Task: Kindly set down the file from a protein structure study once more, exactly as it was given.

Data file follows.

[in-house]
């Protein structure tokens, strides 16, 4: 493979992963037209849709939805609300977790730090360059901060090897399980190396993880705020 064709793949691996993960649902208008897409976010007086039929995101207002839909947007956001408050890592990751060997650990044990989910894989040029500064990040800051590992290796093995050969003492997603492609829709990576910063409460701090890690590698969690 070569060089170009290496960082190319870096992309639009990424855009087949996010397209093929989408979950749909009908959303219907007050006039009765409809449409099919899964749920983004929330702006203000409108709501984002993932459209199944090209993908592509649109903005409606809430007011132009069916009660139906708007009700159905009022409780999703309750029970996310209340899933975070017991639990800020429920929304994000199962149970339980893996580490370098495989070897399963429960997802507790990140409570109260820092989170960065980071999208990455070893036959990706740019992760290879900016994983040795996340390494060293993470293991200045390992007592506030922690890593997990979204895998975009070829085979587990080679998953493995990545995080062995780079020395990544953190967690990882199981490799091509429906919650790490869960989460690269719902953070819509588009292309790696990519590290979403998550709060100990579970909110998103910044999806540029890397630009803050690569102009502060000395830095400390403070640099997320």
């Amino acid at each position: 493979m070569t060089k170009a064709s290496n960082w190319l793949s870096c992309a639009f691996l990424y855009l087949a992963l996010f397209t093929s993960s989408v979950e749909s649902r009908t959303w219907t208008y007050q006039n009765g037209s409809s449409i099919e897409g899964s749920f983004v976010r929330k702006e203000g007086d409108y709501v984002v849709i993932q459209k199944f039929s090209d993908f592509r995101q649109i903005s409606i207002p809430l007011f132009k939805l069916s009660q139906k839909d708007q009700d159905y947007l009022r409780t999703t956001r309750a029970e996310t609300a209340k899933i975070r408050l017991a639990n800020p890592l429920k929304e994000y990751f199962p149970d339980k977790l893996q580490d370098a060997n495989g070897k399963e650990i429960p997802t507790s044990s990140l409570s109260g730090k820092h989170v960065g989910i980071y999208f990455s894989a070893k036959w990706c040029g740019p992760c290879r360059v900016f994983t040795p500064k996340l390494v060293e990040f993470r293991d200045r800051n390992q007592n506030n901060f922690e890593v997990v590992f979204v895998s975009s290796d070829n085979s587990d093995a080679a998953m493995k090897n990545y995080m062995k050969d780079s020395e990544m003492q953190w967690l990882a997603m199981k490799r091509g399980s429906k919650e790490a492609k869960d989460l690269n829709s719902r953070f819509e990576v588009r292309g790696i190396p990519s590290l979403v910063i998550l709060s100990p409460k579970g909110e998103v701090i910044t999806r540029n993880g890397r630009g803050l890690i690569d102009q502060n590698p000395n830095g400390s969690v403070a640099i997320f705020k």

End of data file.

[in-house]
């Protein structure tokens, strides 16, 4: 493979992963037209849709939805609300977790730090360059901060090897399980190396993880705020 064709793949691996993960649902208008897409976010007086039929995101207002839909947007956001408050890592990751060997650990044990989910894989040029500064990040800051590992290796093995050969003492997603492609829709990576910063409460701090890690590698969690 070569060089170009290496960082190319870096992309639009990424855009087949996010397209093929989408979950749909009908959303219907007050006039009765409809449409099919899964749920983004929330702006203000409108709501984002993932459209199944090209993908592509649109903005409606809430007011132009069916009660139906708007009700159905009022409780999703309750029970996310209340899933975070017991639990800020429920929304994000199962149970339980893996580490370098495989070897399963429960997802507790990140409570109260820092989170960065980071999208990455070893036959990706740019992760290879900016994983040795996340390494060293993470293991200045390992007592506030922690890593997990979204895998975009070829085979587990080679998953493995990545995080062995780079020395990544953190967690990882199981490799091509429906919650790490869960989460690269719902953070819509588009292309790696990519590290979403998550709060100990579970909110998103910044999806540029890397630009803050690569102009502060000395830095400390403070640099997320």
């Amino acid at each position: 493979m070569t060089k170009a064709s290496n960082w190319l793949s870096c992309a639009f691996l990424y855009l087949a992963l996010f397209t093929s993960s989408v979950e749909s649902r009908t959303w219907t208008y007050q006039n009765g037209s409809s449409i099919e897409g899964s749920f983004v976010r929330k702006e203000g007086d409108y709501v984002v849709i993932q459209k199944f039929s090209d993908f592509r995101q649109i903005s409606i207002p809430l007011f132009k939805l069916s009660q139906k839909d708007q009700d159905y947007l009022r409780t999703t956001r309750a029970e996310t609300a209340k899933i975070r408050l017991a639990n800020p890592l429920k929304e994000y990751f199962p149970d339980k977790l893996q580490d370098a060997n495989g070897k399963e650990i429960p997802t507790s044990s990140l409570s109260g730090k820092h989170v960065g989910i980071y999208f990455s894989a070893k036959w990706c040029g740019p992760c290879r360059v900016f994983t040795p500064k996340l390494v060293e990040f993470r293991d200045r800051n390992q007592n506030n901060f922690e890593v997990v590992f979204v895998s975009s290796d070829n085979s587990d093995a080679a998953m493995k090897n990545y995080m062995k050969d780079s020395e990544m003492q953190w967690l990882a997603m199981k490799r091509g399980s429906k919650e790490a492609k869960d989460l690269n829709s719902r953070f819509e990576v588009r292309g790696i190396p990519s590290l979403v910063i998550l709060s100990p409460k579970g909110e998103v701090i910044t999806r540029n993880g890397r630009g803050l890690i690569d102009q502060n590698p000395n830095g400390s969690v403070a640099i997320f705020k």